Q: What is the state of the American farmer today? What do you wish people outside the ag policy world understood better?
American farmers are among the most resilient, committed business people in the world. They face clear challenges ranging from erratic weather to tariffs and a deluge of restrictions, but the real story is not the challenges they’ve overcome. The real story is the opportunities they’ve seized to continuously improve.
Today, farmers are protecting the soil, consuming less water, improving animal care, all while producing healthy, affordable food. They are technological wizards, capable financial planners, and environmentalists, all wrapped up in one. At a time when fewer Americans have a direct link to food production than ever before in history, I believe they would be surprised by the evolution of American farms.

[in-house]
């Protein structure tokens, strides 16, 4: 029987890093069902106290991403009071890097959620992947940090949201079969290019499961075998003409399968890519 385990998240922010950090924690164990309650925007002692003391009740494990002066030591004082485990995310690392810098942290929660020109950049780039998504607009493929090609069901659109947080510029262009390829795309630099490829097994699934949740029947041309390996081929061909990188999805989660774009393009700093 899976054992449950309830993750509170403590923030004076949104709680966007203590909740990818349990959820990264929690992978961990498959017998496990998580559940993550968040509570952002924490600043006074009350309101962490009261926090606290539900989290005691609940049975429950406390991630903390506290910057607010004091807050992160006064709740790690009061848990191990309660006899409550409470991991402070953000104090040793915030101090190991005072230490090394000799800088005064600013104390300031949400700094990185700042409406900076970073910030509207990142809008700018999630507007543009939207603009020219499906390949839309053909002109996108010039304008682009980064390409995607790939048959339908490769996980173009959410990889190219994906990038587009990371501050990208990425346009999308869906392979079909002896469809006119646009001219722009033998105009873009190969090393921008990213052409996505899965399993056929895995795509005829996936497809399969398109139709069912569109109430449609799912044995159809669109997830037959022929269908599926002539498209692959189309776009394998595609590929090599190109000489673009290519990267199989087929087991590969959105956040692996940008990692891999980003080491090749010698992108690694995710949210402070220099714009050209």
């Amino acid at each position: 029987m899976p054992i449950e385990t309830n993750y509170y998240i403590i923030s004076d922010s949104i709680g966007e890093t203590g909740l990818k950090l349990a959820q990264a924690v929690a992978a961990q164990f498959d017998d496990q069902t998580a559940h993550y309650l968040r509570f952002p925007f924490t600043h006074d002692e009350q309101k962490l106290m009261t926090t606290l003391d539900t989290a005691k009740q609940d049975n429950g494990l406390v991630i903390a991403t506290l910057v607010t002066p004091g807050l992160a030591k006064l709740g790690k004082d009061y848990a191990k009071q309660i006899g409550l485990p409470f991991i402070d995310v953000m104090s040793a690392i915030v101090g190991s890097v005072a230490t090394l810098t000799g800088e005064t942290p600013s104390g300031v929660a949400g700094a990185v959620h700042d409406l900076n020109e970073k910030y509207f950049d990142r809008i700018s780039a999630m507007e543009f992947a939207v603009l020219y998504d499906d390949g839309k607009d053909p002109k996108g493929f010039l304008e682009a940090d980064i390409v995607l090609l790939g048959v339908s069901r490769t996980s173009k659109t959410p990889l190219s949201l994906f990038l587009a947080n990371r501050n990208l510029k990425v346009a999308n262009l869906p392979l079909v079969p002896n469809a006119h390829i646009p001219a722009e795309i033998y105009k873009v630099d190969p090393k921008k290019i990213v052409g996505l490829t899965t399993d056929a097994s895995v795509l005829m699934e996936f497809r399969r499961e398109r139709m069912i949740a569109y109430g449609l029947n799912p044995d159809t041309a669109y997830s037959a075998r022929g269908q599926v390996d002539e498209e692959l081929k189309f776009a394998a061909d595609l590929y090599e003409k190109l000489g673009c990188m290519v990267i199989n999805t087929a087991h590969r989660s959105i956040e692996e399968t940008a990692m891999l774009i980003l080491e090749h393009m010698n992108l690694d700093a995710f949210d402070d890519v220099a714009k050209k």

Q: How would you describe your leadership style, and is there a leadership lesson you took from your time in the Administration that still serves you today?
I’ve been exposed to a broad range of leadership styles throughout my career. I see it as a blessing to have had such exposure - both to strong leaders and less effective leaders. Honestly, some of the best examples came during my time in the Administration - from bosses and colleagues alike - in three specific areas: humility, respect and belief in others.
My first boss in the Administration (Secretary Mike Johanns) demonstrated that humility is not a lack of confidence, it’s an absence of arrogance. He also respected every person, from the security guards to the sub cabinet, and while he didn’t back away from holding others accountable, he did so respectfully. I didn’t have extensive direct exposure to President Bush during my White House days, but I certainly saw glimpses of those same qualities.